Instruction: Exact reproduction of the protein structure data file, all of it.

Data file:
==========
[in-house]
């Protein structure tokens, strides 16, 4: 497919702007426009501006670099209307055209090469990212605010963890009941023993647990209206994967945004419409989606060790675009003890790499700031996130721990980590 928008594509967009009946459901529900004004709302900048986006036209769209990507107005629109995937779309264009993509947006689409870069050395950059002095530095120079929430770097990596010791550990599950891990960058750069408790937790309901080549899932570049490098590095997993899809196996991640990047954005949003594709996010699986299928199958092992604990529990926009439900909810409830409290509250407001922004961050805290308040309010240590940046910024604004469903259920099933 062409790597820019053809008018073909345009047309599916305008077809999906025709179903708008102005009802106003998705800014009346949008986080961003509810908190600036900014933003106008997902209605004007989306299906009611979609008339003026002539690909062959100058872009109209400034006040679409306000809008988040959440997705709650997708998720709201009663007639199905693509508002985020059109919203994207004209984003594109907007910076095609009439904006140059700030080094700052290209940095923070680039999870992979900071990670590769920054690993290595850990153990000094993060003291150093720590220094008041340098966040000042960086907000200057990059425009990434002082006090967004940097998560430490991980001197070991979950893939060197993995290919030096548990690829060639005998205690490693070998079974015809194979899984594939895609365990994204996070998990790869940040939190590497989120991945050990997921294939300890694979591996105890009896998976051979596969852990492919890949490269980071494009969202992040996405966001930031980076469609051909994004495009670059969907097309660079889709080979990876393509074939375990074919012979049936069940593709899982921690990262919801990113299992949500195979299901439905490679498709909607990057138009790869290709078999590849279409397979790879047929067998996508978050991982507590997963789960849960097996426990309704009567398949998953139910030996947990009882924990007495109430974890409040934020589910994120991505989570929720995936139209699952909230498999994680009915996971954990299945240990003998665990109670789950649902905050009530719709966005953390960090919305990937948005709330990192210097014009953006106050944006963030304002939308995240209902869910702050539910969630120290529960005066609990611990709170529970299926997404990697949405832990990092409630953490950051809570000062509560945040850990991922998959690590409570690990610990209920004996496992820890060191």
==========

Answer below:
[in-house]
């Protein structure tokens, strides 16, 4: 497919702007426009501006670099209307055209090469990212605010963890009941023993647990209206994967945004419409989606060790675009003890790499700031996130721990980590 928008594509967009009946459901529900004004709302900048986006036209769209990507107005629109995937779309264009993509947006689409870069050395950059002095530095120079929430770097990596010791550990599950891990960058750069408790937790309901080549899932570049490098590095997993899809196996991640990047954005949003594709996010699986299928199958092992604990529990926009439900909810409830409290509250407001922004961050805290308040309010240590940046910024604004469903259920099933 062409790597820019053809008018073909345009047309599916305008077809999906025709179903708008102005009802106003998705800014009346949008986080961003509810908190600036900014933003106008997902209605004007989306299906009611979609008339003026002539690909062959100058872009109209400034006040679409306000809008988040959440997705709650997708998720709201009663007639199905693509508002985020059109919203994207004209984003594109907007910076095609009439904006140059700030080094700052290209940095923070680039999870992979900071990670590769920054690993290595850990153990000094993060003291150093720590220094008041340098966040000042960086907000200057990059425009990434002082006090967004940097998560430490991980001197070991979950893939060197993995290919030096548990690829060639005998205690490693070998079974015809194979899984594939895609365990994204996070998990790869940040939190590497989120991945050990997921294939300890694979591996105890009896998976051979596969852990492919890949490269980071494009969202992040996405966001930031980076469609051909994004495009670059969907097309660079889709080979990876393509074939375990074919012979049936069940593709899982921690990262919801990113299992949500195979299901439905490679498709909607990057138009790869290709078999590849279409397979790879047929067998996508978050991982507590997963789960849960097996426990309704009567398949998953139910030996947990009882924990007495109430974890409040934020589910994120991505989570929720995936139209699952909230498999994680009915996971954990299945240990003998665990109670789950649902905050009530719709966005953390960090919305990937948005709330990192210097014009953006106050944006963030304002939308995240209902869910702050539910969630120290529960005066609990611990709170529970299926997404990697949405832990990092409630953490950051809570000062509560945040850990991922998959690590409570690990610990209920004996496992820890060191």